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SOURCE: Mom's Meals
In the U.S., over half a million adults face kidney failure. It’s time to give yours the well-deserved attention they have been paying you all these years.
Des Moines, IA (PRWEB) February 27, 2013
Bet you don’t give much thought to your kidneys, do you? So you might wonder what kidneys do to merit an entire month designated as National Kidney Month.
Homer W. Smith, physiologist, renal expert, and author of the book From Fish to Philosopher says, "Bones can break, muscles can atrophy, glands can loaf, even the brain can go to sleep without immediate danger to survival. But should the kidneys fail, neither bones, muscles, glands, nor brain could carry on."
In other words, they are indispensable, and you only get two of them, so treat them well.
Renal health is of utmost importance, and for most of us, thinking about our kidneys isn't a daily occurrence. But these special organs become even more important as we age because they filter blood, pulling out toxins, regulating sodium, potassium, calcium, acid, and fluid levels in the body.
Ask anyone who has ever had a kidney stone, and they’ll tell you preventing kidney problems is far better than treating them.
1. Drink water. Staying hydrated is good for the brain, hormones, circulation, and of course, the kidneys! Staying hydrated by drinking a glass of water every hour can help your body filter and eliminate toxins, regulating the minerals in the blood.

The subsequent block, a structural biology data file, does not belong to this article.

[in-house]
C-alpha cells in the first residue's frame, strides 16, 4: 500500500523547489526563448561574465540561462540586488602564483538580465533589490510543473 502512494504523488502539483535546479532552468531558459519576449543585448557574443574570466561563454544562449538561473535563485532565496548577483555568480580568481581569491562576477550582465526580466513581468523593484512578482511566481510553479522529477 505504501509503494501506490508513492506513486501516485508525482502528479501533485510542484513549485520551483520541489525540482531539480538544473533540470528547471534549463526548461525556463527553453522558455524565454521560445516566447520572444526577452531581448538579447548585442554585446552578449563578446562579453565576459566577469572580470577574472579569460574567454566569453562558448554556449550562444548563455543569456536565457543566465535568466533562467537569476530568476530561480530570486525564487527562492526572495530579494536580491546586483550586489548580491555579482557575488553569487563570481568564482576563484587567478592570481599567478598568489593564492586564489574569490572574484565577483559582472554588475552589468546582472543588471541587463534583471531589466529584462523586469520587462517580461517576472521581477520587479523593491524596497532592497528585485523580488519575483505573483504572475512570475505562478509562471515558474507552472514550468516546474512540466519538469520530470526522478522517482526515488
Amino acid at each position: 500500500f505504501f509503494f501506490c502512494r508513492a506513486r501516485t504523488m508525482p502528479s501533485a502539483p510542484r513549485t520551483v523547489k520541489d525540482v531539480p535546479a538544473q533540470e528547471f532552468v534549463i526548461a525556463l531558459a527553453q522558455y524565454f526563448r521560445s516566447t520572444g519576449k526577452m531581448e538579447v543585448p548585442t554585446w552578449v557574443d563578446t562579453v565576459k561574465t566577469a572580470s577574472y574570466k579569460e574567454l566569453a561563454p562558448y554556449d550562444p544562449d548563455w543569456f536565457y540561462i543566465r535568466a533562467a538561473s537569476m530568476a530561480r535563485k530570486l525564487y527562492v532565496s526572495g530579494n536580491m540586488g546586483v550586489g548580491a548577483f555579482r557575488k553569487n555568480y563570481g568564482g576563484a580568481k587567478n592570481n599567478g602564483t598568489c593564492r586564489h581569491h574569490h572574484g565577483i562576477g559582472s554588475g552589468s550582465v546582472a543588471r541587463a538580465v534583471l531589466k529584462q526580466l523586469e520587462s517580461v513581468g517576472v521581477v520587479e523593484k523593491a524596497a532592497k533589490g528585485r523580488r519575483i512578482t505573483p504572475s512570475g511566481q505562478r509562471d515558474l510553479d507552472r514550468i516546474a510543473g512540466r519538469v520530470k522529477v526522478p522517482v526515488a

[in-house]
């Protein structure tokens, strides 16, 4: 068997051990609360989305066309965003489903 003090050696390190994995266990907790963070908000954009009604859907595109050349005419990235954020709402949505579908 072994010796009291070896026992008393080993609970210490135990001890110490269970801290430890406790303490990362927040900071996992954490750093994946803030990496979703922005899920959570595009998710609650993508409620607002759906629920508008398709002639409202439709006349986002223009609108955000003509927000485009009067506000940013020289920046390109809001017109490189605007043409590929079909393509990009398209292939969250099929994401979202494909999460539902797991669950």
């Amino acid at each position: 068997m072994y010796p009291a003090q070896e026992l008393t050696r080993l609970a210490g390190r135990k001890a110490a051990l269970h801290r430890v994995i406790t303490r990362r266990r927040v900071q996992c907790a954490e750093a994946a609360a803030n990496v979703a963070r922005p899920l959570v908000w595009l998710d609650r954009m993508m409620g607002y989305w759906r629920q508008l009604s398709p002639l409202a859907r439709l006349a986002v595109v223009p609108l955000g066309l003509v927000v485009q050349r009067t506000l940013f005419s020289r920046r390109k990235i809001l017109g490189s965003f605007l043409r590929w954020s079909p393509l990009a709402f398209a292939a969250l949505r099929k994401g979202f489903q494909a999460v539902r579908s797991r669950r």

2. Cut sodium and be careful with potassium. Too much sodium and potassium is bad for the kidneys. When your body can’t eliminate salt fast enough (in other words, when you consume too much), it results in mineral deposits (or kidney stones) in your kidneys and bladder. Rather than deal with passing a kidney stone, change your habits, reduce your sodium intake, check the sodium and potassium levels of your seasonings, and opt for spices without salt.
3. Eat alkaline. For better renal health, maintain a slightly alkaline diet. The best way to do this is to eat less processed foods, and more fresh foods. Leafy greens, dark colored fruits, high-fiber breads and whole grains, are great for your health and your kidneys. Mom’s Meals now offers a great renal friendly menu with fresh foods that are alkaline and low in sodium.
4. Supplement. There are nutritional health supplements that are designed to improve your kidney's well-being. Consider using supplements for the areas where you diet is failing to provide the nutrients you and those precious kidneys need.
Mom’s Meals is dedicated to providing fresh-made, nutritious, home meal delivery to customers nationwide, specializing in senior and patient care for over a dozen years. The company prepares, packages, and ships ready-to-heat and eat meals directly to a customer’s door, delivered anywhere in the United States.
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